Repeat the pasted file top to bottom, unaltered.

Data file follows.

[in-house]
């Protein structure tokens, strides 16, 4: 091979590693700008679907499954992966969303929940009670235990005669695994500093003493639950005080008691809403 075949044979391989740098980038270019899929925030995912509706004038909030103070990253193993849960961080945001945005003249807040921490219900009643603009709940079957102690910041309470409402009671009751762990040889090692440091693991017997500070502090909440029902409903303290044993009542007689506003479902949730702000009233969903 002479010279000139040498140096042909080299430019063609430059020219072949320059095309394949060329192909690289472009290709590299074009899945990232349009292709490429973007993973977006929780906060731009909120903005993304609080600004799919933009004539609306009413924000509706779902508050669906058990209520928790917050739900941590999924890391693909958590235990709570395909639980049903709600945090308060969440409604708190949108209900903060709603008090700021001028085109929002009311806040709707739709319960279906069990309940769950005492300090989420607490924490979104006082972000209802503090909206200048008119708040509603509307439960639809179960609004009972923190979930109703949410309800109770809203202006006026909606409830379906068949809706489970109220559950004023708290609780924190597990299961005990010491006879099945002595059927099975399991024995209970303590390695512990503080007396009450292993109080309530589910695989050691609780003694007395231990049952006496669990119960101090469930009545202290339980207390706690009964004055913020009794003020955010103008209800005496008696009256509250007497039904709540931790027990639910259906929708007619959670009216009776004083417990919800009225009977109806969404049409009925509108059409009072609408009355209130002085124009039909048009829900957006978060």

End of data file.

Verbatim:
[in-house]
């Protein structure tokens, strides 16, 4: 091979590693700008679907499954992966969303929940009670235990005669695994500093003493639950005080008691809403 075949044979391989740098980038270019899929925030995912509706004038909030103070990253193993849960961080945001945005003249807040921490219900009643603009709940079957102690910041309470409402009671009751762990040889090692440091693991017997500070502090909440029902409903303290044993009542007689506003479902949730702000009233969903 002479010279000139040498140096042909080299430019063609430059020219072949320059095309394949060329192909690289472009290709590299074009899945990232349009292709490429973007993973977006929780906060731009909120903005993304609080600004799919933009004539609306009413924000509706779902508050669906058990209520928790917050739900941590999924890391693909958590235990709570395909639980049903709600945090308060969440409604708190949108209900903060709603008090700021001028085109929002009311806040709707739709319960279906069990309940769950005492300090989420607490924490979104006082972000209802503090909206200048008119708040509603509307439960639809179960609004009972923190979930109703949410309800109770809203202006006026909606409830379906068949809706489970109220559950004023708290609780924190597990299961005990010491006879099945002595059927099975399991024995209970303590390695512990503080007396009450292993109080309530589910695989050691609780003694007395231990049952006496669990119960101090469930009545202290339980207390706690009964004055913020009794003020955010103008209800005496008696009256509250007497039904709540931790027990639910259906929708007619959670009216009776004083417990919800009225009977109806969404049409009925509108059409009072609408009355209130002085124009039909048009829900957006978060």